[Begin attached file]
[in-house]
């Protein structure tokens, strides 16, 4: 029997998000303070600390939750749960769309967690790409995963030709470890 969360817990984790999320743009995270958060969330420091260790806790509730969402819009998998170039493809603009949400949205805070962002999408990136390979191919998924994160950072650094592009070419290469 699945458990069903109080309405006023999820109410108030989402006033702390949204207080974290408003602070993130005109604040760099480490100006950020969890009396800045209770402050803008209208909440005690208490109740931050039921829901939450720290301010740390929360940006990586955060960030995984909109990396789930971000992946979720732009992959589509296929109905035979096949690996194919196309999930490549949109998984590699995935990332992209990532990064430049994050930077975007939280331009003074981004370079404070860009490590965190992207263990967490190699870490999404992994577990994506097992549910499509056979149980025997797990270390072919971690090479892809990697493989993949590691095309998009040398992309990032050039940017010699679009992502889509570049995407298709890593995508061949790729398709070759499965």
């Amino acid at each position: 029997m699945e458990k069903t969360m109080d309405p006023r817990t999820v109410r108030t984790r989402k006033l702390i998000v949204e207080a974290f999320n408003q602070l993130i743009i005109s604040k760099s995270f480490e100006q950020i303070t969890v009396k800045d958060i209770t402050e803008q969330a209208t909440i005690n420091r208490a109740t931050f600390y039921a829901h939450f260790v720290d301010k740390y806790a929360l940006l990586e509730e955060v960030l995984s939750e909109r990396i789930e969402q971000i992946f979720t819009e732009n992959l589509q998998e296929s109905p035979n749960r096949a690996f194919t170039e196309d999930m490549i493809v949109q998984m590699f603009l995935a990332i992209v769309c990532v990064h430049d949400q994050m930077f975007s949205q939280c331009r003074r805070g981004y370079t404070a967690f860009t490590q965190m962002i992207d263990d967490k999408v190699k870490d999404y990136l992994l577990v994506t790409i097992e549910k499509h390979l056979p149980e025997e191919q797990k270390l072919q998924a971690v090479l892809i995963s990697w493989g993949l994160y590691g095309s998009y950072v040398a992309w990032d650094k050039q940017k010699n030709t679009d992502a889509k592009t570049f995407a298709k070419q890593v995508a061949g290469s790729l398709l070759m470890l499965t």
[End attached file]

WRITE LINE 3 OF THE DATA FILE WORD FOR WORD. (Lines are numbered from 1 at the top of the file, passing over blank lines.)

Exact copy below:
């Amino acid at each position: 029997m699945e458990k069903t969360m109080d309405p006023r817990t999820v109410r108030t984790r989402k006033l702390i998000v949204e207080a974290f999320n408003q602070l993130i743009i005109s604040k760099s995270f480490e100006q950020i303070t969890v009396k800045d958060i209770t402050e803008q969330a209208t909440i005690n420091r208490a109740t931050f600390y039921a829901h939450f260790v720290d301010k740390y806790a929360l940006l990586e509730e955060v960030l995984s939750e909109r990396i789930e969402q971000i992946f979720t819009e732009n992959l589509q998998e296929s109905p035979n749960r096949a690996f194919t170039e196309d999930m490549i493809v949109q998984m590699f603009l995935a990332i992209v769309c990532v990064h430049d949400q994050m930077f975007s949205q939280c331009r003074r805070g981004y370079t404070a967690f860009t490590q965190m962002i992207d263990d967490k999408v190699k870490d999404y990136l992994l577990v994506t790409i097992e549910k499509h390979l056979p149980e025997e191919q797990k270390l072919q998924a971690v090479l892809i995963s990697w493989g993949l994160y590691g095309s998009y950072v040398a992309w990032d650094k050039q940017k010699n030709t679009d992502a889509k592009t570049f995407a298709k070419q890593v995508a061949g290469s790729l398709l070759m470890l499965t």